There is no obvious reason why Joey Sasso, a contestant on Netflix’s new reality series, The Circle should be likable. He is nearly hairless, slightly sculpted, and leans more heavily on the word "bro" than any of us has the right to. He spends a lot of time in the gym, seemingly never working out, and he discusses partying a lot, despite the fact that he, like the other contestants, is locked in solitude in a brightly lit Chicago* apartment. And yet, after eight episodes of The Circle, there’s simply no other contestant as true and pure as Sasso. Joey Sasso is the Lovable Bro we need in 2020.
Sasso, an Italian-American with a seal-like head of slicked back hair, hails from Rochester, New York. He moved into The Circle complex along with seven other contestants on Day One. The mission is to last all 15 days of filming by being likable on social media. That's it! There is no wi-fi or physical interaction—only a social media platform called The Circle, where popularity is rated. Players can play as themselves or a “catfish” of their choosing. The top two most popular contestants become “influencers,” who must “block” someone on a daily basis. Get blocked and you leave the game.
The Circle, like many of its contestants, has all the ingredients for an unmitigated mess. Given the tools and freedom to be absolutely insufferable and horrible, the premise of the series should, for all intents and purposes, highlight just how vapid and rude humanity can be. And yet, The Circle makes for surprisingly good, if not heartwarming, television where we see people rising above. Now I should warn you that to comprehensibly explain his lovable bro-ness, from here on out I'm going to have to spoil some of it. You've been warned.
Sasso struck me as a likely early exit: exceedingly macho, incorrigibly flirty, and seemingly vain, he came into the competition at a 100. But as the season has gone on, it’s authenticity that has reigned supreme. While catfishes and perceived insincerity have fallen prey to the elimination, Sasso has risen to safety. Beyond the machinations of the game, viewers have also fallen for the competitor himself. All of the terms I’d instinctively use to describe him—bro, gym rat, Jersey boy—are words we’ve been conditioned to turn our nose up at. But next to every one of them seems to be an asterisk because Sasso is also a Lovable Bro.
It’s a concept I've tried to home in on before, but perhaps did not perfect. According to the highly scientific chart above, we are forced to classify Sasso as a real, true Frat Bro. Sasso has almost certainly broken a table at a party and smashed a beer can on his head. But one thing I never considered when breaking down how and where Bros were placed on this chart is the inherent goodness of each Bro. Sasso, for example, has all the trappings of a hairless playboy, but even when he’s being flirty, it’s with respect. His discussions never crosses into overtly sexual territory unless his counterpart takes it there. Often still, he cuts the conversation off before it gets too sexually-focused, sometimes to "take a cold shower." In a recent episode when a flirty love interest stops by his apartment after elimination (eliminated contestants are allowed to see one other player in person before exiting), he literally asks permission before he kisses her. Joey is a Bro of Consent. A moral man indeed.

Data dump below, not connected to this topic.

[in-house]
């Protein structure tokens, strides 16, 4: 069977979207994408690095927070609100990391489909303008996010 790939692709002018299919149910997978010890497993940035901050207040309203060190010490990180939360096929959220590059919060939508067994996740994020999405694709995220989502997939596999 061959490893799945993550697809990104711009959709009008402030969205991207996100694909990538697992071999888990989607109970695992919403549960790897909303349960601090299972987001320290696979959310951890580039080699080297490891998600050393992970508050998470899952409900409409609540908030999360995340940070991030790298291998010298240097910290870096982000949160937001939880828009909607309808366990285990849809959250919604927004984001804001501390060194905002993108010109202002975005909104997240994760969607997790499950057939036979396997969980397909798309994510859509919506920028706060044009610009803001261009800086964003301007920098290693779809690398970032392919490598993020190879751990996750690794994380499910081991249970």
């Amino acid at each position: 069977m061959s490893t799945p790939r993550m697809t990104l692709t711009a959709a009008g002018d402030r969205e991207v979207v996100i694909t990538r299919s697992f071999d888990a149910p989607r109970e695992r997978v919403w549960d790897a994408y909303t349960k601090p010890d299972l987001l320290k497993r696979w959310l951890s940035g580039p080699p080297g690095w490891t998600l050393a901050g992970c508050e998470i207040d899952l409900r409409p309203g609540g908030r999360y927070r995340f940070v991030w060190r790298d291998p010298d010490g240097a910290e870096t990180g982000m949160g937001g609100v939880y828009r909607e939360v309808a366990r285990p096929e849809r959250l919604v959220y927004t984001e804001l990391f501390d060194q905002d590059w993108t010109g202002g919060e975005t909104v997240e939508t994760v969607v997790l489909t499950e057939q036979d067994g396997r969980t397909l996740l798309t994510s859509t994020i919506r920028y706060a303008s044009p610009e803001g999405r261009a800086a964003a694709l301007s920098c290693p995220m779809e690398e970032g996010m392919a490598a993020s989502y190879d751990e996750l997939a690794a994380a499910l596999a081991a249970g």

His sincerity continues well past the romantic sphere though. He’s formed a relationship with Shubham Goel, a young, post-grad Indian student who fills the role of “lovable geek.” Together, the two have formed a powerful alliance and friendship. Sasso and Goel have planned a night out of partying and seem to be making good on that promise, if Sasso’s Instagram is any indication. Again, the Lovable Bro jumps out—a man of certain laughable qualities, bucking the emotional and social restraints of toxic masculinity.
Vowing authenticity, he’s remained true to himself from what production has chosen to highlight. Even in an episode moment when contestants were permitted to anonymously comment on each other’s photos, Sasso was the only one who chose to come forward and admit which disparaging comment was his. Sasso is the rare bird that lives for truth, whether you like it or not. He is exactly what The Circle needed, yet the antithesis of the show itself—social media allows us to be whomever we want to be, as privately as we want. Sasso, instead, chooses himself.
That seems to be the perfected magic of The Circle. This cast feels a bit like an accidental perfect mixture, with contestants embodying the absolute best and worst parts of social media life. But at the center of it all is Sasso, the Lovable Bro who really would have been better suited in a series where he could have interacted more closely with others. In this increasingly bleak television landscape, we need some more heroes. I just didn’t expect one of them to be a completely shaven, slicked back New York native with a penchant for partying.
Then again, I'm the one judging here, not Sasso. So who's the problem?
*Correction: The initial post said that 'The Circle' was shot in brightly lit Chicago. 'The Circle' was actually shot in Salford, England, which is overcast, at best.
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